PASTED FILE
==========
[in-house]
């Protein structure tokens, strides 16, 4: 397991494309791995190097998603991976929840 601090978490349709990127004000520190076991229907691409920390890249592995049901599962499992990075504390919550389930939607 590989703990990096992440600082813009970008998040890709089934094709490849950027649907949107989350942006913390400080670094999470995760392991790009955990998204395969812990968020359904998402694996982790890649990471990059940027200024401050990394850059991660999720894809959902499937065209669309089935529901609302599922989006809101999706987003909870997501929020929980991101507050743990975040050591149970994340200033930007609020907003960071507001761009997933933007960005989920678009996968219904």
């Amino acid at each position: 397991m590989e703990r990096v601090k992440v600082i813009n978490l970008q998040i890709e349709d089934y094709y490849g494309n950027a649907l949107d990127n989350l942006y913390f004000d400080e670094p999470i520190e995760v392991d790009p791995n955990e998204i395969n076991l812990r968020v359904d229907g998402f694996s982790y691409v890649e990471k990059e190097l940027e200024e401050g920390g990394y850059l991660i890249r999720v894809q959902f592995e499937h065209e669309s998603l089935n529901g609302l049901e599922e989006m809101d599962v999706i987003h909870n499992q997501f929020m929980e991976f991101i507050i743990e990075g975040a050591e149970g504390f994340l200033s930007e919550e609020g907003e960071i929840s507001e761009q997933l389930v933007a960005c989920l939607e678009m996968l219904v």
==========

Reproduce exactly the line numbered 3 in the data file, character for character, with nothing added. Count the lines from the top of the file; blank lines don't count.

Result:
């Amino acid at each position: 397991m590989e703990r990096v601090k992440v600082i813009n978490l970008q998040i890709e349709d089934y094709y490849g494309n950027a649907l949107d990127n989350l942006y913390f004000d400080e670094p999470i520190e995760v392991d790009p791995n955990e998204i395969n076991l812990r968020v359904d229907g998402f694996s982790y691409v890649e990471k990059e190097l940027e200024e401050g920390g990394y850059l991660i890249r999720v894809q959902f592995e499937h065209e669309s998603l089935n529901g609302l049901e599922e989006m809101d599962v999706i987003h909870n499992q997501f929020m929980e991976f991101i507050i743990e990075g975040a050591e149970g504390f994340l200033s930007e919550e609020g907003e960071i929840s507001e761009q997933l389930v933007a960005c989920l939607e678009m996968l219904v």